BAUMHOLDER, RP, GERMANY
BAUMHOLDER, Germany – Soldiers from the 16th Sustainment Brigade, 21st Theater Sustainment Command conducted comprehensive motorcycle training as part of a Motorcycle Mentorship Program held at Smith barracks June 12.
“I started this program out of concern for the safety of the riders here in Baumholder,” said Chief Warrant Officer Arnaldo Guzman, a native of Guaynabo, Puerto Rico, and a 16th SB information services technician. “I saw not only an opportunity but a need to implement a program that shares knowledge and experience with other riders.”
According to the U.S. Army Combat Readiness/Safety Center, indiscipline is the greatest threat to Army motorcycle riders. Combinations of speeding, alcohol use, training deficiencies and lack of personal protective equipment are cited in more than half of the fatalities reported this fiscal year.
The spectrum of the size and type of bikes enrolled in the Motorcycle Mentorship Program held at Smith Barracks range from a 650cc Kawasaki to a 1250cc Harley Davidson. Like the diversity of bikes, the background and experience of each rider varies as everyone ends up contributing to or taking something from the training.
“Every ride is a new learning experience; you never know what you’ll encounter here in Germany,” said Guzman. “The environment is much different than what most riders have encountered back in the states."
“Watching out for other vehicles on the road is not the only safety issue that riders here in Germany face,” explained the 12-year veteran rider. “Most riders are not accustomed to the rapid pace of traffic on the Autobahn. Here, you can easily and legally exceed and maintain speeds of more than 90 miles per hour.”
Other unique hazards here in Germany include narrow streets, coupled with wildlife unexpectedly entering high traffic roads during peak hours. Slow and cautious riding is encouraged as well as riding with groups. The program provides not only the shared forum of past experiences from seasoned riders, but also fulfills a Department of Defense mandate.
“Additional training is required for all U.S. service members who are licensed motorcycle riders, than what is required for a normal civilian rider back in the states or even a German national,” said Chief Warrant Officer Jason P. Wright, the 16th SB MMP manager, who calls San Bernadino, California, home. “That’s where the Motorcycle Safety Foundation basic and experienced rider instruction portion of the MMP comes into play”.
The MMP training began with an overall inspection of the motorcycle and rider. The three-minute motorcycle pre-check, referred to as the “T-CLOCS,” ensures that the tires, controls, lights, oil, chassis and stands are all in proper working order prior to taking off. The rider is also examined to verify that the personal protective equipment, or “PPE,” properly fits and is in good condition.
“I’ve witnessed many potentially fatal accidents that, thankfully, were mitigated and prevented by taking the extra ‘three minutes’ to check a few moving parts”, said Staff Sgt. Sean Davis, a 16th SB ammunition noncommissioned officer in charge and a native of Atlanta. “I’ve also learned through my own personal experience that wearing the particular color of neon yellow with reflective items works the best for attaining visibility in any environment”.
The next task of the training was to safely negotiate the course lanes. The MMP in Baumholder is unique and packed full of additional training to accommodate not just the basic rider, but also the more experienced rider. The lanes included several tasks based on real-world scenarios to prepare riders for tight and rapid response maneuvering. The lanes were comprised of many supplementary tasks and routines such as figure-eights, quick stops, U-turns, sharp turns, swiveling between cones and running over obstacles.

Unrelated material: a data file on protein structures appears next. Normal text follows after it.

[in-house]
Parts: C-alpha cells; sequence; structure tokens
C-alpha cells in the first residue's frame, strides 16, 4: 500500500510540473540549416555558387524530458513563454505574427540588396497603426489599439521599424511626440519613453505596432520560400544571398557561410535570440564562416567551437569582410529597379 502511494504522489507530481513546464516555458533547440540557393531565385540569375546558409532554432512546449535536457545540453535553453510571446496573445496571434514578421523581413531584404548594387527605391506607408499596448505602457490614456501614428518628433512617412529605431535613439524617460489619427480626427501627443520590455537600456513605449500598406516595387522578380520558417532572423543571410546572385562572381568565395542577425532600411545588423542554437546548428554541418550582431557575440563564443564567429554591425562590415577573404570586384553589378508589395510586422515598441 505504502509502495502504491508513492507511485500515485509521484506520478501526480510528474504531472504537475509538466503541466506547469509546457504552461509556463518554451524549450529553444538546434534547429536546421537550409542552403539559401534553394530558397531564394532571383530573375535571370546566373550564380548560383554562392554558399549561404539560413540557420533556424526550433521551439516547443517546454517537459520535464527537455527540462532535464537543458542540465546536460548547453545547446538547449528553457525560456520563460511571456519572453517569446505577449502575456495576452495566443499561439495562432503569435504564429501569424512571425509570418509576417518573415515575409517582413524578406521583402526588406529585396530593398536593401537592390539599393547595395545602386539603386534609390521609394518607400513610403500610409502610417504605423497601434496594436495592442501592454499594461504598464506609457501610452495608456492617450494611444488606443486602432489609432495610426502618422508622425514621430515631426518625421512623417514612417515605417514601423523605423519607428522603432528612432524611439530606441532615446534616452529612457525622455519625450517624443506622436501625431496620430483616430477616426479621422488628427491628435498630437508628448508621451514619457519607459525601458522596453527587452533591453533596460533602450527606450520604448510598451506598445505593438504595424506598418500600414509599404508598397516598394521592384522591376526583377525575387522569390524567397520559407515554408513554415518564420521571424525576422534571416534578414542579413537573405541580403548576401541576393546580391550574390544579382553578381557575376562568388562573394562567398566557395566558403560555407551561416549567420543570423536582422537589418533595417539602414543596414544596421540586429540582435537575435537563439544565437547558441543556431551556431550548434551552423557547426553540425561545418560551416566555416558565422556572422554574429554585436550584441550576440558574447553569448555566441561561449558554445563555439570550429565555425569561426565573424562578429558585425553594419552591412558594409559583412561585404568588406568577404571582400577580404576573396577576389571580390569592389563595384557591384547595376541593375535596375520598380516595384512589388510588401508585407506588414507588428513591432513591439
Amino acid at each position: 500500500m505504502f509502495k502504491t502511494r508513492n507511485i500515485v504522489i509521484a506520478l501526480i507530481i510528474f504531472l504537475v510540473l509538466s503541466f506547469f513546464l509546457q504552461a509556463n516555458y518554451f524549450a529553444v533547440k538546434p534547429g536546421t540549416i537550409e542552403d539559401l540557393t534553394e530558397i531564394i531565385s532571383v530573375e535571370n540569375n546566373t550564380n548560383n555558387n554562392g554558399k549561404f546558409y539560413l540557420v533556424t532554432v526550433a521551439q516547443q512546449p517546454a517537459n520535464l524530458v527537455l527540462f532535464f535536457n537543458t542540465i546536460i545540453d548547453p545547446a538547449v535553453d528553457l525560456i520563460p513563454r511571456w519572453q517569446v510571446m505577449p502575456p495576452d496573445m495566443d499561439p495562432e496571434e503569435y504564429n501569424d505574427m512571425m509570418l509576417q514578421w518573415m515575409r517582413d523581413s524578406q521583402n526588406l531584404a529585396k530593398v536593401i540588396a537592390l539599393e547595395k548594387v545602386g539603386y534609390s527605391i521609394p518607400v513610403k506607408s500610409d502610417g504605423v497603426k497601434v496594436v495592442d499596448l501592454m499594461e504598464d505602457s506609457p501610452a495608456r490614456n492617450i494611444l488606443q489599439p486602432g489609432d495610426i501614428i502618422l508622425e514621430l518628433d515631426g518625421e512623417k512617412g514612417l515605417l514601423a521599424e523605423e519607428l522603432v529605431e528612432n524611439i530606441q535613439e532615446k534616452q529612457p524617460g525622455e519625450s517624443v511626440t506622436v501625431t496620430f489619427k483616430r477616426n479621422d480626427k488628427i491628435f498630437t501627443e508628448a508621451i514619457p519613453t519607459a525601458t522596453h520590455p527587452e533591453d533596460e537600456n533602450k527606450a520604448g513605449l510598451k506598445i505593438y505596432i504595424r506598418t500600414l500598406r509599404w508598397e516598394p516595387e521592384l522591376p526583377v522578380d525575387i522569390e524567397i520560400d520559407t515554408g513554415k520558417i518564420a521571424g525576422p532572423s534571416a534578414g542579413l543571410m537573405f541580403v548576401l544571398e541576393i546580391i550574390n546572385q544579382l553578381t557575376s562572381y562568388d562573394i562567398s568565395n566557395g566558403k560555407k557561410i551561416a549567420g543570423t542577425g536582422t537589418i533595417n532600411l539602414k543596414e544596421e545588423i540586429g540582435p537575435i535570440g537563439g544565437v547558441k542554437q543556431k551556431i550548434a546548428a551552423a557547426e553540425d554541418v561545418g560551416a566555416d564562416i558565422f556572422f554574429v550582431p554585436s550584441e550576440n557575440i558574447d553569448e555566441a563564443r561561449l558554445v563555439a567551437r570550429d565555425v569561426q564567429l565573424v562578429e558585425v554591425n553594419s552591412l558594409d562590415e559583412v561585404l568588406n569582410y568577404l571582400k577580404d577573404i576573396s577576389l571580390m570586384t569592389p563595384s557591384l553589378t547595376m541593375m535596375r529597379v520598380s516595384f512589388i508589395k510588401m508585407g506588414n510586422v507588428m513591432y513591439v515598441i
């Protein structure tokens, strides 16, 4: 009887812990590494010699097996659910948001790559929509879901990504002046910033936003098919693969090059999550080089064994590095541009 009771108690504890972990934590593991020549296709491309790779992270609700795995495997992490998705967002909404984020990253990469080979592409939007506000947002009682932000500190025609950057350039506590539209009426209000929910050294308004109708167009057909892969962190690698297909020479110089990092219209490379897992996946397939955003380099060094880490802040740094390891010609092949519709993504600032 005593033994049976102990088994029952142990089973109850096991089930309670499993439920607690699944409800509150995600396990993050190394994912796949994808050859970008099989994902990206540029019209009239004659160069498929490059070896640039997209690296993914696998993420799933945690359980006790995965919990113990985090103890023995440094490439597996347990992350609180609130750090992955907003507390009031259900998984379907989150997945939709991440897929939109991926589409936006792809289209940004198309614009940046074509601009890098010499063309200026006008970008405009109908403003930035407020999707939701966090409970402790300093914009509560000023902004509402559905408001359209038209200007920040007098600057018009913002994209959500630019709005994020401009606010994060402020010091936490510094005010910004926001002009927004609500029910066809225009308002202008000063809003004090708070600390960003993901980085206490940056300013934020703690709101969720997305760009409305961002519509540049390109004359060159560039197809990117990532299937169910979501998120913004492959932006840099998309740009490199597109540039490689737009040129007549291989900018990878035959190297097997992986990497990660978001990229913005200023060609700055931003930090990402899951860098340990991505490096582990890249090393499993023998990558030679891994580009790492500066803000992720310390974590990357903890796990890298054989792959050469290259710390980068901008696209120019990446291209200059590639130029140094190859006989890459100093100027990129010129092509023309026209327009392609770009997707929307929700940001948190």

“I really enjoy teaching the correct positioning of the rider’s head, hips and hands in and through curves. It’s easy to teach and an incredibly powerful tool,” said Davis. “By maintaining proper posture on the bike, you can decrease the risk of falls and injuries when making sharp turns”.
“Throttle control is another important aspect of riding,” added the 15-year sport bike riding veteran.“It’s pertinent to any riding environment because the loss of control is the quickest way to drop your bike.”
The training concluded with a scenic group ride into the local area, which combined routes on the Autobahn, rural and city roads as well as constructive feedback from the group and an after action review. The mentors of the program continuously refer to the tools and curriculum located at https://safety.army.mil to strengthen and build up one’s knowledge base.
Leaders, like Col. John M. Broomhead, the 16th SB deputy commander, stress that even though the MMP training is scheduled monthly during the most common riding months from May through October, like all safety, it’s a 24-7 commitment. “Understand your limits and don’t exceed them when riding,” the Castlerock, Washington, native, said to the riders in attendance.”Seek additional training to improve your skills.”
The MMP has seen an enormous turn-out since last month, doubling the number of attendees. Much of the growth is a result of the support of the local commands, as well as the opportunity to unite with other riders in a safe atmosphere.
“The training is not supposed to be just a mandatory event,” said Guzman, “but a fun and enjoyable way to achieve invaluable knowledge from various types of experienced riders.”
||BAUMHOLDER, RP, DE
||ATLANTA, GA, US
||CASTLE ROCK, WA, US
||SAN BERNARDINO, CA, US
This work, Knight’s Brigade rides safe with Motorcycle Mentorship Program, by SGT April Tessmer, identified by DVIDS, is free of known copyright restrictions under U.S. copyright law.